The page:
ARPA-E Update

By on Sep 10, 2020 in Energy

Earlier this year, The Balance Sheet summarized some energy technology projects sponsored by the Advanced Research Projects Agency-Energy (ARPA-E), which carries out R&D for the U.S. Department of Energy. Here are a few more active projects.

Warm and cool on demand

Syracuse University seeks to improve comfort for office building occupants with a near-range micro-environmental control system. The system would store the cooling produced by the compression system at night and release it as a cool breeze of air to make occupants more comfortable during the day. And when heating is needed, the system would draw heat from its phase-change material and deliver warm air.

Syracuse claims that the control system, combined with an expanded set-point range, could save more than 15% of the energy used for heating and cooling while maintaining occupant comfort. “If successful, [the control system] could increase energy efficiency, reduce emissions produced by powering traditional HVAC systems, and enable more sustainable heating and cooling architectures for energy-efficient building design.”

Building breath test

Specialized sensors tip off a building’s HVAC system that carbon dioxide-exhaling people are around and need ventilation. A Purdue University team is working on small-scale sensing systems that would use mass and electrochemical sensors to detect the presence of CO2.

The Purdue team believes that combining two unique sensing technologies into a single package for monitoring CO2 levels could reduce building energy use by nearly 30% without sacrificing occupant comfort.

Chopping home energy costs

Meanwhile, researchers at Texas A&M University are looking at new detection solutions for residences, specifically enhanced pyroelectric infrared sensors that track occupancy and activity.

Whereas such detection sensors traditionally can only notice people in motion, Texas A&M’s proposed system would identify non-moving heat sources. Quantitative information on movement would come from an “optical chopper” that temporarily interrupts the flow of heat to the sensor, allowing the device to detect both stationary and moving individuals. A central hub would accept wireless data from the sensors and override the home thermostat as needed to adjust temperatures, producing energy savings of up to 30%.

Upgraded DERs, smart microgrids

Distributed energy resources (DERs) are decentralized, small-scale electrical generation units located close to the load they serve. They typically use renewable energy sources including biomass, solar, wind and geothermal. While offering significant potential for providing services to the power grid, “there are few load-shifting strategies in use at grid scale that are capable of balancing current levels of intermittent energy production,” says a University of Michigan research team, which seeks to change that by devising new load-control strategies for improving grid reliability.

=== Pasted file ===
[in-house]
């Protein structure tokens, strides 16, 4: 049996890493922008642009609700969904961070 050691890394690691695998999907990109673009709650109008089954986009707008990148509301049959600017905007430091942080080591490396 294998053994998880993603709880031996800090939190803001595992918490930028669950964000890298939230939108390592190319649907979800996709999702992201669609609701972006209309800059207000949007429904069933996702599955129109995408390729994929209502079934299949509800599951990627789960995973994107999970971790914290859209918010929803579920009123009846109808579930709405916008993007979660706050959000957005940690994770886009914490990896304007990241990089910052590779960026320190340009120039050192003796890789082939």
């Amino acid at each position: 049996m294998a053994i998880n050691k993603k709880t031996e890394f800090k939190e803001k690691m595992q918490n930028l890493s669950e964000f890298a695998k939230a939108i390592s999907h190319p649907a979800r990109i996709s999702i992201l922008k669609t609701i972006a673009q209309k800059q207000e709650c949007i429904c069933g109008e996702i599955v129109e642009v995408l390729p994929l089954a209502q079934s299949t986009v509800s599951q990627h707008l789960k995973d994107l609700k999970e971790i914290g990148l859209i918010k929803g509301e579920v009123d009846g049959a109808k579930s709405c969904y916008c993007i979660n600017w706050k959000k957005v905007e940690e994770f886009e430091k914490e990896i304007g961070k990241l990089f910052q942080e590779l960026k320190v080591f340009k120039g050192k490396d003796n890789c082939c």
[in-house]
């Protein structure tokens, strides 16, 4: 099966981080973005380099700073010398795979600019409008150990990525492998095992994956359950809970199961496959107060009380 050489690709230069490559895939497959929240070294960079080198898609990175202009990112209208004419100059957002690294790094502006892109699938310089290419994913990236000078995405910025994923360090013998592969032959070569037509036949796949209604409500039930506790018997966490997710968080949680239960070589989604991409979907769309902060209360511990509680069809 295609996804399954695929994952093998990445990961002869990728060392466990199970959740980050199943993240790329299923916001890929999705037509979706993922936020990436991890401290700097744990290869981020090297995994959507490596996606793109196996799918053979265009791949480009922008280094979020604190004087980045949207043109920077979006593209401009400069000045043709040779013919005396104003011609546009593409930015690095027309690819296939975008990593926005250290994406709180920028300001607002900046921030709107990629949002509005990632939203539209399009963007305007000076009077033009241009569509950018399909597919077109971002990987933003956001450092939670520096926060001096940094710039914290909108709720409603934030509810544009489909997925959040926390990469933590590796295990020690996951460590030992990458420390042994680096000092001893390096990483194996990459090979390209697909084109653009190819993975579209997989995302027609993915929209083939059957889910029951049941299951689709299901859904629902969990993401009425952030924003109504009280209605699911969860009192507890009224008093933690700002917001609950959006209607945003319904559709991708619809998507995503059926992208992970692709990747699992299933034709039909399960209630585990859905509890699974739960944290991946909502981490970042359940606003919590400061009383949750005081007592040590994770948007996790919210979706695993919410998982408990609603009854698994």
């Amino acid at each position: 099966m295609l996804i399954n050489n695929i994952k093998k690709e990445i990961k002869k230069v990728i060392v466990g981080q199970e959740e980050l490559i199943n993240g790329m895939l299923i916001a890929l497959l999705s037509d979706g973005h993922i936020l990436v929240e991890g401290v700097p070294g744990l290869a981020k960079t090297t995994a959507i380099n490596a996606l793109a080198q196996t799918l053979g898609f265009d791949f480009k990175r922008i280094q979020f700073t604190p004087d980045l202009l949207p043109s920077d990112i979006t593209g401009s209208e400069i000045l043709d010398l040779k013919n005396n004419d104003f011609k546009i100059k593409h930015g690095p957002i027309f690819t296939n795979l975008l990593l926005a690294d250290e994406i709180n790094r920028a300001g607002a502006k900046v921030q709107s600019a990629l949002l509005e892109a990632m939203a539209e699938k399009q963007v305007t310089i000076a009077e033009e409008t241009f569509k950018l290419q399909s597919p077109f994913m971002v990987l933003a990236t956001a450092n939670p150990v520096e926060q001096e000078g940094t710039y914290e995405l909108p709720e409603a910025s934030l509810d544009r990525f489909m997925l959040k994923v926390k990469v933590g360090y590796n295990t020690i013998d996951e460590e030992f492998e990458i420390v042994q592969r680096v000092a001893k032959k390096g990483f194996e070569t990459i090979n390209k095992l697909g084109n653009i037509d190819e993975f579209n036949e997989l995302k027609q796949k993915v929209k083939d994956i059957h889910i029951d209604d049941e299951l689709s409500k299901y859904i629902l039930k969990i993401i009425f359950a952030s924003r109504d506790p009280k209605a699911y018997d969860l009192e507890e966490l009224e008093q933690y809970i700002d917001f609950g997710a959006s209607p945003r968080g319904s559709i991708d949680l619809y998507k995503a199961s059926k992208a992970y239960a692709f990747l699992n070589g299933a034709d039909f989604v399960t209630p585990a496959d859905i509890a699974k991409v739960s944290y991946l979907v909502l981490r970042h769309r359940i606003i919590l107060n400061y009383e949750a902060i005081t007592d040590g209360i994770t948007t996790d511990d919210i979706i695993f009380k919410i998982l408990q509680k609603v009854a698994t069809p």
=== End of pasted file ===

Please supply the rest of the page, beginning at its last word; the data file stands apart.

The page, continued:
The team is developing three testing environments to identify issues the grid faces with increased levels of energy from distributed and renewable generation. “This project will establish credibility for load control at scale, improve the economics/reliability of the grid, and contribute to U.S. energy security and environmental goals,” the team says.

Another DER-related project explores a new type of design for microgrids, which are local energy grids that can disconnect from traditional grids and operate autonomously. The University of Tennessee and its project partners see “an urgent need to develop cost-effective design and controller solutions for community based microgrids to promote integration of renewable DERs, while enhancing the grid reliability and resilience.”

Key steps in that enhancement include upgrading microgrids with smart grid capabilities like intelligent switches and high-speed communication links. “If successful, innovations from the project could improve grid resiliency, lower costs, and promote the growth and integration of distributed energy resources,” according to the project description.

Learn more about these and other ARPA-E research projects.

Yardi has its own innovations for improving energy efficiency for commercial and residential properties. And they’re available now.